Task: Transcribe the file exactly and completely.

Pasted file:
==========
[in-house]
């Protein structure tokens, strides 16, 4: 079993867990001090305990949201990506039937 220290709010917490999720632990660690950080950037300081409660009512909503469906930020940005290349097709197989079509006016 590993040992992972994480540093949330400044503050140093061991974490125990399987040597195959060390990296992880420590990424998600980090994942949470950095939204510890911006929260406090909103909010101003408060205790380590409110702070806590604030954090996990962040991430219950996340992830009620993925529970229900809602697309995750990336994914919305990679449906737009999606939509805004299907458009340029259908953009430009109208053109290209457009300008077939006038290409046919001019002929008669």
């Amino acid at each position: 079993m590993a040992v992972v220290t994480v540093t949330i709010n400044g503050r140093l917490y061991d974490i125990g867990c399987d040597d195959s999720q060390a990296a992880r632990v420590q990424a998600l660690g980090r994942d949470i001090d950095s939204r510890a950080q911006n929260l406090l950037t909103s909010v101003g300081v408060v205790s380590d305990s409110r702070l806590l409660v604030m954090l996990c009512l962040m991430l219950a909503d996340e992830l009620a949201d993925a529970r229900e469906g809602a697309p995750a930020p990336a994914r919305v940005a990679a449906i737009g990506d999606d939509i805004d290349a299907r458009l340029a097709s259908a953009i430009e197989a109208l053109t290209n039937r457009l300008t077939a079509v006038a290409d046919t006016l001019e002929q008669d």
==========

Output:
[in-house]
């Protein structure tokens, strides 16, 4: 079993867990001090305990949201990506039937 220290709010917490999720632990660690950080950037300081409660009512909503469906930020940005290349097709197989079509006016 590993040992992972994480540093949330400044503050140093061991974490125990399987040597195959060390990296992880420590990424998600980090994942949470950095939204510890911006929260406090909103909010101003408060205790380590409110702070806590604030954090996990962040991430219950996340992830009620993925529970229900809602697309995750990336994914919305990679449906737009999606939509805004299907458009340029259908953009430009109208053109290209457009300008077939006038290409046919001019002929008669």
């Amino acid at each position: 079993m590993a040992v992972v220290t994480v540093t949330i709010n400044g503050r140093l917490y061991d974490i125990g867990c399987d040597d195959s999720q060390a990296a992880r632990v420590q990424a998600l660690g980090r994942d949470i001090d950095s939204r510890a950080q911006n929260l406090l950037t909103s909010v101003g300081v408060v205790s380590d305990s409110r702070l806590l409660v604030m954090l996990c009512l962040m991430l219950a909503d996340e992830l009620a949201d993925a529970r229900e469906g809602a697309p995750a930020p990336a994914r919305v940005a990679a449906i737009g990506d999606d939509i805004d290349a299907r458009l340029a097709s259908a953009i430009e197989a109208l053109t290209n039937r457009l300008t077939a079509v006038a290409d046919t006016l001019e002929q008669d």